Rahima Khan

Rahima Khan is the Conservative candidate Mayor for Newham. You can find out more on how to help her campaign on her website www.rahimakhan.com

 

In addition to the seven powerful regional mayoralties that exist in England, there are twenty-three directly-elected mayoralties across our boroughs and cities. London is unique in the fact that it not only has a regional mayor, but also four Labour-run boroughs which deemed it necessary to have mayors too.

The national spotlight on some of these, such as Tower Hamlets and Newham, has generally not been positive. As the Conservative Party’s candidate for Mayor of Newham, I am firmly of the belief that the lack of meaningful scrutiny and oversight within the current system is undermining the office of directly-elected mayors.

If we take Newham as an example, we have a borough which has had no opposition councillors elected to the Town Hall since 2006. If it had not been for the rigorous investigations of community activists some of the poor and imprudent decision-making of the Council would never have been exposed to the general public.

The scrutiny function of members is well below that which could be expected if opposition representation existed in the borough’s town hall. This must be considered against the backdrop of public meetings of the Full Council which on occasions have lasted for less than an hour with decisions rubber-stamped well in advance. Meetings are called at the whim of the Mayor as opposed to being properly scheduled monthly and routine as seen in most local authorities. In 2017, outside the statutory requirement of the budget setting and Annual General Meeting, the Full Council met only four times in the calendar year to discuss business.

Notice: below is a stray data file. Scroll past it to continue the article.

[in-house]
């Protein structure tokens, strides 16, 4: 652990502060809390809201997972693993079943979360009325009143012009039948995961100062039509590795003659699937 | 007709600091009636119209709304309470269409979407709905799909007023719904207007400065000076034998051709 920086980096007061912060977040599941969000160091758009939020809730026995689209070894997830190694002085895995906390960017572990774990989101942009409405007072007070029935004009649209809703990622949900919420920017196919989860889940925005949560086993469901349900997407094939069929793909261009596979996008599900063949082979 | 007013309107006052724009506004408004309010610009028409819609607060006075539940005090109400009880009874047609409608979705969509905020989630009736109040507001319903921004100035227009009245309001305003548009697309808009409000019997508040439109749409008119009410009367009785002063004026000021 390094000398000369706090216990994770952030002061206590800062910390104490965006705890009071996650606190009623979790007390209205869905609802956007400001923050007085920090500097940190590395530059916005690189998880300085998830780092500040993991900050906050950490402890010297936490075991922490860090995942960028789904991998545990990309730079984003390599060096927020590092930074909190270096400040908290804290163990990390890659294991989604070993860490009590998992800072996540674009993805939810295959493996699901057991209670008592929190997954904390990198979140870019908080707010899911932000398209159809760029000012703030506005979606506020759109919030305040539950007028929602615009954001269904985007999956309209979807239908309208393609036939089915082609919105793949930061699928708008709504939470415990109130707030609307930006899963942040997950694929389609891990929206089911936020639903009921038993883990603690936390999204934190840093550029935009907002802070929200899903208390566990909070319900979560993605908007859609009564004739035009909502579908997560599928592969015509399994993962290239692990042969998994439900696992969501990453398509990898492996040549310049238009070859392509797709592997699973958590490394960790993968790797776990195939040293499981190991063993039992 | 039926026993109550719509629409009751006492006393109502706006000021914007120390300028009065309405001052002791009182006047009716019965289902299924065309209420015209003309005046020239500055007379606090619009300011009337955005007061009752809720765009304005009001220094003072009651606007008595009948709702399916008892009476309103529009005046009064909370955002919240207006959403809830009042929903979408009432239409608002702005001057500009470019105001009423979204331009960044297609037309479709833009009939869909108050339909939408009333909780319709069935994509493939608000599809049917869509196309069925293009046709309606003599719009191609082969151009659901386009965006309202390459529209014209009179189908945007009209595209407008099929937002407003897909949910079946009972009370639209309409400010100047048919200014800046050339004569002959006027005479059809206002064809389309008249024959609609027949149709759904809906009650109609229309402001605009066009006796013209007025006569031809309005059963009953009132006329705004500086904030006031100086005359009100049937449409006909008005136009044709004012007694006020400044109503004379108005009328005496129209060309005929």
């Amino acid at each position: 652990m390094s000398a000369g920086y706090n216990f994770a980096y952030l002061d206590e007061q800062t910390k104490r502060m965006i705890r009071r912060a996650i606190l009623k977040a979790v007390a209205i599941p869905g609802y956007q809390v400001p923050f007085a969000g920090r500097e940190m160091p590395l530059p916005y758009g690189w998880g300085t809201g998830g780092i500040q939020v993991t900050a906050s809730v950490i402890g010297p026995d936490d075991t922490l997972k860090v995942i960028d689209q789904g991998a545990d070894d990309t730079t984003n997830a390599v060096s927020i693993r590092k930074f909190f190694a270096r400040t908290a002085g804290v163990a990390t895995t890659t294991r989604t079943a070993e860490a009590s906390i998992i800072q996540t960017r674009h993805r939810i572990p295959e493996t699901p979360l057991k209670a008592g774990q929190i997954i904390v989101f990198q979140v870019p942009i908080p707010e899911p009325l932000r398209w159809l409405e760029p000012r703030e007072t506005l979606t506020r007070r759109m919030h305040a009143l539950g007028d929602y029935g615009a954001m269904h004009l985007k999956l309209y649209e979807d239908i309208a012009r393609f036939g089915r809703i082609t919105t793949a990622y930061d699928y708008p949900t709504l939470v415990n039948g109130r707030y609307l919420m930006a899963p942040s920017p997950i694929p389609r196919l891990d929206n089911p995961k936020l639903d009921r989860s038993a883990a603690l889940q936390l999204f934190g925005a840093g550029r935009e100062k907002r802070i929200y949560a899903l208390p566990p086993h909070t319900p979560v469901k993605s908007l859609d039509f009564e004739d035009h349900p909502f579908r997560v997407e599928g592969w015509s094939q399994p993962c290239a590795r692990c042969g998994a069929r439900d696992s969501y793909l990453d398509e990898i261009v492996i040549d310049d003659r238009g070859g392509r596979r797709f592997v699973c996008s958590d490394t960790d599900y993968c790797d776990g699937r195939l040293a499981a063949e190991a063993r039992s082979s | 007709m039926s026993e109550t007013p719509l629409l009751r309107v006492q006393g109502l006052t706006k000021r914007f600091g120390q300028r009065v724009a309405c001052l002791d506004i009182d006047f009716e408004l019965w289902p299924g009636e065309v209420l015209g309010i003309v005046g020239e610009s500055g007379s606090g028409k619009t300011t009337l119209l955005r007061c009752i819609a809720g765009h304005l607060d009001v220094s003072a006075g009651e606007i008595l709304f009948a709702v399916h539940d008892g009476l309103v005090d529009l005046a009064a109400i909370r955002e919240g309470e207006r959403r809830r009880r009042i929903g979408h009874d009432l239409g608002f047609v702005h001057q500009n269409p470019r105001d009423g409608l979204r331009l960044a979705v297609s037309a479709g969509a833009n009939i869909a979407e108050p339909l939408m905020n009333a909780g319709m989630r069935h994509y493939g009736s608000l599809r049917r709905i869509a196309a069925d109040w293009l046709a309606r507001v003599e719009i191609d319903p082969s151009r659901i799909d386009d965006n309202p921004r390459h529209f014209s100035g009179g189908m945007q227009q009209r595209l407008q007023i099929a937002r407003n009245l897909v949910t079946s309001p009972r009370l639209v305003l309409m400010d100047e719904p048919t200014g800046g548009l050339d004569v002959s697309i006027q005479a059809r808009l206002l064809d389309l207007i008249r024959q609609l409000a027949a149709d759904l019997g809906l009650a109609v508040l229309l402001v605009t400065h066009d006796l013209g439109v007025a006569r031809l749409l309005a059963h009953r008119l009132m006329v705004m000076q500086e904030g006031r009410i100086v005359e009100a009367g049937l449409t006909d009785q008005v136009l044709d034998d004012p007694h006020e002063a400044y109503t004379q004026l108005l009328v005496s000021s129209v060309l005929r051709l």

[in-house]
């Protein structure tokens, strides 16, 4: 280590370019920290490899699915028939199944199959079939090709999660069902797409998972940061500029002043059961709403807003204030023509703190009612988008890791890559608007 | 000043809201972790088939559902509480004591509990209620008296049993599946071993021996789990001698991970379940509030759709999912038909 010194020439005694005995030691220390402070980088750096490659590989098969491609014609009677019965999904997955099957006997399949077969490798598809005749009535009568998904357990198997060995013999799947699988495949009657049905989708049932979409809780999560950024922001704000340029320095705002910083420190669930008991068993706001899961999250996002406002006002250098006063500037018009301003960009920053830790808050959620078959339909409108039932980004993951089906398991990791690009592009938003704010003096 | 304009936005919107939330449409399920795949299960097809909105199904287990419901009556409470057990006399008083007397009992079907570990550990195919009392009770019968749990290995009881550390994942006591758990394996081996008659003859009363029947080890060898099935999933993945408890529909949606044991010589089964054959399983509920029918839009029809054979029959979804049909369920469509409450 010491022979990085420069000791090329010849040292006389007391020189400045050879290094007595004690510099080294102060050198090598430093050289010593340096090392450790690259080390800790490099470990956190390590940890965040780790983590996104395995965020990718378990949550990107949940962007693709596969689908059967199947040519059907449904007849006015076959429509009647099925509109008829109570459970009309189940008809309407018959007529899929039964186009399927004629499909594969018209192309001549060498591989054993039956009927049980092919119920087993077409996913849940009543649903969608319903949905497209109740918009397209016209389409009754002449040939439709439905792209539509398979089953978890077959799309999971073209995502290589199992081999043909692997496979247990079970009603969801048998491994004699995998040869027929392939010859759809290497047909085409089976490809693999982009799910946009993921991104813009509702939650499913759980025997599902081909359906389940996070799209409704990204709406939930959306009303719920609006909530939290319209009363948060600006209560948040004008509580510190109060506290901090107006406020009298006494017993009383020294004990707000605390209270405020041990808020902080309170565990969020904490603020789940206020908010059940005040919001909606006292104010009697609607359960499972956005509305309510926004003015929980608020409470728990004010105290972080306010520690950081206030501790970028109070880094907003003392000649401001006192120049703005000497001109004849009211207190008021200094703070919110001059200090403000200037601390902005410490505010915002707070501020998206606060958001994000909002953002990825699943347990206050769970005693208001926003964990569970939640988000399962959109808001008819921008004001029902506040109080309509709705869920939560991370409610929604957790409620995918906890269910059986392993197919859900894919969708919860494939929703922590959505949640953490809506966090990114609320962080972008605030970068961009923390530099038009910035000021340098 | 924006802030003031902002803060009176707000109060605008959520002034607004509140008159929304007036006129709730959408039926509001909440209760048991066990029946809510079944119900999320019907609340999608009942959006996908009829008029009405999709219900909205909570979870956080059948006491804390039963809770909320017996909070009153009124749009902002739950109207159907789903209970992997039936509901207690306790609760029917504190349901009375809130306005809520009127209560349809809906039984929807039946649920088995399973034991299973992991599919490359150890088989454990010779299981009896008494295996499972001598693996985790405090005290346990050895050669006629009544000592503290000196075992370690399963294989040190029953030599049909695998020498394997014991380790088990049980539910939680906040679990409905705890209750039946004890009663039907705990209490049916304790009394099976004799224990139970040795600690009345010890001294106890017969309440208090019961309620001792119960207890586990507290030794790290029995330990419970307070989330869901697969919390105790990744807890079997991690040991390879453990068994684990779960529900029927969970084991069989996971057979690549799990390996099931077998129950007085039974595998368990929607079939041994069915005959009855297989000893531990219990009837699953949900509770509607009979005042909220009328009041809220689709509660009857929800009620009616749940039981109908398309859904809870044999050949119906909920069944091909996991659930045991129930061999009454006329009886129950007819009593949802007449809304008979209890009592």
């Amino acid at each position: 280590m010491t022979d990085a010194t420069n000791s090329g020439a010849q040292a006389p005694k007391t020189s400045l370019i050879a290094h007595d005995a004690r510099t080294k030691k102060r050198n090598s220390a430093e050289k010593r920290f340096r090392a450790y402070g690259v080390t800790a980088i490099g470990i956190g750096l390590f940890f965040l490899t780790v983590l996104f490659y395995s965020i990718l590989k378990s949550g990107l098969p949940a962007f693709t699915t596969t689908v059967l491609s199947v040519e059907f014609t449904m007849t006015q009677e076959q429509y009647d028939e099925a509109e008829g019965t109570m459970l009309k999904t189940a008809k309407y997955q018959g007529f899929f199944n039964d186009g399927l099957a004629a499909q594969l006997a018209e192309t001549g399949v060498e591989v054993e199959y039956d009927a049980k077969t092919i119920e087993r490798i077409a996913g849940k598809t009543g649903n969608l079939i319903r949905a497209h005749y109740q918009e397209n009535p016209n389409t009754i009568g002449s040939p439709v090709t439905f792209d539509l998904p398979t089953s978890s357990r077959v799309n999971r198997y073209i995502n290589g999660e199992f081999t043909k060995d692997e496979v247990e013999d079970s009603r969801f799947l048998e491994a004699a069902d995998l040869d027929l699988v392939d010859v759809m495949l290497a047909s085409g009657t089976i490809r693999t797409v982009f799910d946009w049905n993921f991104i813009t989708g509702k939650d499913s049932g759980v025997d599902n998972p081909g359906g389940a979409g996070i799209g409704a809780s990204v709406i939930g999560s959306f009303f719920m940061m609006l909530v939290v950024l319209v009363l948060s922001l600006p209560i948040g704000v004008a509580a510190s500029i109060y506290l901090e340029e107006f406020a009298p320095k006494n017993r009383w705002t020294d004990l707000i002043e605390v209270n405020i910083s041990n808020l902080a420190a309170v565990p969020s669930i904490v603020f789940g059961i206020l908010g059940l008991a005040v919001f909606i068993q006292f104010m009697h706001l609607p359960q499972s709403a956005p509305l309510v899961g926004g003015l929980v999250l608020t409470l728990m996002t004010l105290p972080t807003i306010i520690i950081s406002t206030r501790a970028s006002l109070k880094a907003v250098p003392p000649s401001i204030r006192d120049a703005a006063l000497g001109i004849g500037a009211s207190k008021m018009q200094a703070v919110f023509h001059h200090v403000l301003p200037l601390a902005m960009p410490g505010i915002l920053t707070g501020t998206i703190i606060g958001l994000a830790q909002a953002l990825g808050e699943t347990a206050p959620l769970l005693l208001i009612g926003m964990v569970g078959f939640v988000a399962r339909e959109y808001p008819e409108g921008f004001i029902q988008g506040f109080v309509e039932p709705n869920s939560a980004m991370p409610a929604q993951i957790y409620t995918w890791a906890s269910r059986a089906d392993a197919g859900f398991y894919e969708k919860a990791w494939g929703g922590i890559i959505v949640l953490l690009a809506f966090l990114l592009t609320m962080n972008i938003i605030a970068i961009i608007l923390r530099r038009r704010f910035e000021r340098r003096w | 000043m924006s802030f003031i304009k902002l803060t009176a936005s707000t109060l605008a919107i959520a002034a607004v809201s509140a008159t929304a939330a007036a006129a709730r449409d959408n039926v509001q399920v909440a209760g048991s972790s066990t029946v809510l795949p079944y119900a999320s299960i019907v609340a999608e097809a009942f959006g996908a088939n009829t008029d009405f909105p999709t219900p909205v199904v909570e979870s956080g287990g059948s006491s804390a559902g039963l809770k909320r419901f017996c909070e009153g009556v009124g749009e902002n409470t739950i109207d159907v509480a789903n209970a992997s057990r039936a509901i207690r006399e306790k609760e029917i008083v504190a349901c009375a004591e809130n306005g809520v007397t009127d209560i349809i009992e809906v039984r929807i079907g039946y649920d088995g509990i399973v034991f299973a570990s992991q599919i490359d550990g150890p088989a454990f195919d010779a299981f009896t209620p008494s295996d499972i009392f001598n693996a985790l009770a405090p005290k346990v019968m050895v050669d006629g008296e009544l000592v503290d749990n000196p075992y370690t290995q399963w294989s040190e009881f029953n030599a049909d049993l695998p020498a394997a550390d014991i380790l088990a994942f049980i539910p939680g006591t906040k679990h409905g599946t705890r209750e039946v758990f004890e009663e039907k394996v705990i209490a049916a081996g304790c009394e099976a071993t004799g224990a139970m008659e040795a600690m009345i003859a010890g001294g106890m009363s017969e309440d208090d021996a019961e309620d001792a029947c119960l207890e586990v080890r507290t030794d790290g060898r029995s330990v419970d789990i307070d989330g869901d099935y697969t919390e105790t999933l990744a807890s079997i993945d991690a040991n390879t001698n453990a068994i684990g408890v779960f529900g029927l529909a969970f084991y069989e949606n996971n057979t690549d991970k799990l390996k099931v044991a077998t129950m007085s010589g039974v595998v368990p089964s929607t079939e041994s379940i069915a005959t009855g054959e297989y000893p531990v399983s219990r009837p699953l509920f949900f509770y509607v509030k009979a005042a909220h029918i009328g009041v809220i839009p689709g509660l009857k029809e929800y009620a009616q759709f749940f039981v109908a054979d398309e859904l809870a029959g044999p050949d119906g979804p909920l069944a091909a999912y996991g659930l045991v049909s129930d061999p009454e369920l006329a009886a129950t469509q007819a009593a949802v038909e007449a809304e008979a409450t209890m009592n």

Examining the political complexion of all twenty-three elected mayoralties, you can see how such a situation could be repeated in other boroughs when proper scrutiny and opposition representation is not built into the system of governance:

  • Only 17% of elected mayors face a local council where the majority of councillors are not of the same party or political persuasion as he or she;
  • In 30% of the mayoralties the elected mayor can rely on a chamber with 80% or more councillors representing his or her own party;
  • This becomes more concerning when examining three of the four London boroughs – in Hackney 88% of councillors share the same party at the mayor; in Lewisham this is 98% and in Newham 100% (and has been for eight years).

Local electorates are not necessarily aware of what is happening in their name when such scrutiny is not forthcoming and I have highlighted these matters to the Secretary of State for Housing, Communities and Local Government, having spoken to colleagues in other parties. I hope the Government give serious review and consideration to the introduction of proportional representation for councillors where directly elected mayoral systems exist.

It is imperative that organisations running multi-million pound public services, often borrowing treble digit sums in the name of funding local facilities, are given the proper democratic scrutiny which can only be ensured by built-in opposition through proportional representation. Conversely, new arrangements could foster far greater levels of bipartisanship and consensus than we see currently and nurture a fully representative decision-making process where the views of the voting minority are genuinely taken into consideration by elected mayors.

The current directly elected mayoral arrangements are clearly allowing for the hollowing out of local government and could eventually debase and undermine the legitimacy of local democracy. The transformation and modernisation of local government can only continue where overview and scrutiny are guaranteed.

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